Master of Science (MS)
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Mamey sapote [Pouteria spp., Sapotaceae] is a tree fruit of economic and cultural importance in Central America, Mexico, and the Caribbean islands. It contributes greatly to local economies, habitats, and human nutrition. This study is among the first to analyze genetic variability among cultivated selections of mamey sapote. The Amplified Fragment Length Polymorphism (AFLP) molecular technique was used to estimate levels of genetic diversity and similarity between individual specimens in the germplasm collections of Fairchild Tropical Botanic Garden and University of Florida. The study found overall low levels of genetic diversity within these collections. However, higher relative levels of genetic diversity were found in a group of selections from northern Costa Rica and Nicaragua. It is anticipated that future plant collection in that region will capture greater genetic diversity among cultivated types. In addition, 'Pantin' selections were used to investigate the level of variation within supposedly identical selections. This baseline information can be applied to the management and expansion of the germplasm collections by identifying duplicate selections and homonyms and by locating geographical areas for future collection.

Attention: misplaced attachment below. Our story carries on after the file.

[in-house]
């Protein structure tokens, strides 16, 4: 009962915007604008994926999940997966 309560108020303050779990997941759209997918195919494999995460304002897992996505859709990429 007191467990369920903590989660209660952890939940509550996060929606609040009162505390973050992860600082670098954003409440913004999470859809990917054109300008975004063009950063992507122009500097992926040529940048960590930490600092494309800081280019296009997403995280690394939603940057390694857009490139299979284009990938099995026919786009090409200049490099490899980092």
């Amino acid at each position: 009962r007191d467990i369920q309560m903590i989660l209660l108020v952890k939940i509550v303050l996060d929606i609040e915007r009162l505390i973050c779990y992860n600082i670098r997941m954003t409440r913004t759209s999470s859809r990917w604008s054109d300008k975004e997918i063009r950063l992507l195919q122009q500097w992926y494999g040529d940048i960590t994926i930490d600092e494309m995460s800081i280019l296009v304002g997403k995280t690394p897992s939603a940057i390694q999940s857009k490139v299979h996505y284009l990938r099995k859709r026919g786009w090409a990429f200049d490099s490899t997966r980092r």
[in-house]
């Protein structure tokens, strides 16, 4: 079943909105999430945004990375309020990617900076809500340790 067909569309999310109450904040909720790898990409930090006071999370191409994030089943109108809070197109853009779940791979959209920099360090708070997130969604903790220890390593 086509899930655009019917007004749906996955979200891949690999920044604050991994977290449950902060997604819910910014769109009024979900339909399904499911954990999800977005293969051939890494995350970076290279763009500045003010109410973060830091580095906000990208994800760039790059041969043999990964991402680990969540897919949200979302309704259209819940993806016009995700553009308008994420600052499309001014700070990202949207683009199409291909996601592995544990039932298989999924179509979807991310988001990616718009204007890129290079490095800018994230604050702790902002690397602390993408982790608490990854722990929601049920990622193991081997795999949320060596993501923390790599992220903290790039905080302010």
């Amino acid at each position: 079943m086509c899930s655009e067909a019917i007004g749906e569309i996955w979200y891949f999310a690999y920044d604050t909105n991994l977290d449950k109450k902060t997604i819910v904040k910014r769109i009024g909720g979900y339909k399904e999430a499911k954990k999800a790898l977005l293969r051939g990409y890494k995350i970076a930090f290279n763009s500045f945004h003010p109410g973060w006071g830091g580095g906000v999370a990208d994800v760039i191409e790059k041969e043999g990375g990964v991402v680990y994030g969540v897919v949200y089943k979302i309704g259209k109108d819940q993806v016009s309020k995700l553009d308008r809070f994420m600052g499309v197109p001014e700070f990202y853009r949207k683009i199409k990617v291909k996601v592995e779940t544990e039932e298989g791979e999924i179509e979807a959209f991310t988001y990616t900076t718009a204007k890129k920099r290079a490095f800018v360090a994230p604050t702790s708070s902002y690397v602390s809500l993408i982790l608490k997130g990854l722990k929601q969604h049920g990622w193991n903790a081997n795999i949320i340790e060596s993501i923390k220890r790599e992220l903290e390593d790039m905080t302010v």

Carrara, Susan, "Genetic variation among cultivated selections of mamey sapote (Pouteria spp. [Sapotaceae])" (2004). FIU Electronic Theses and Dissertations. 2054.
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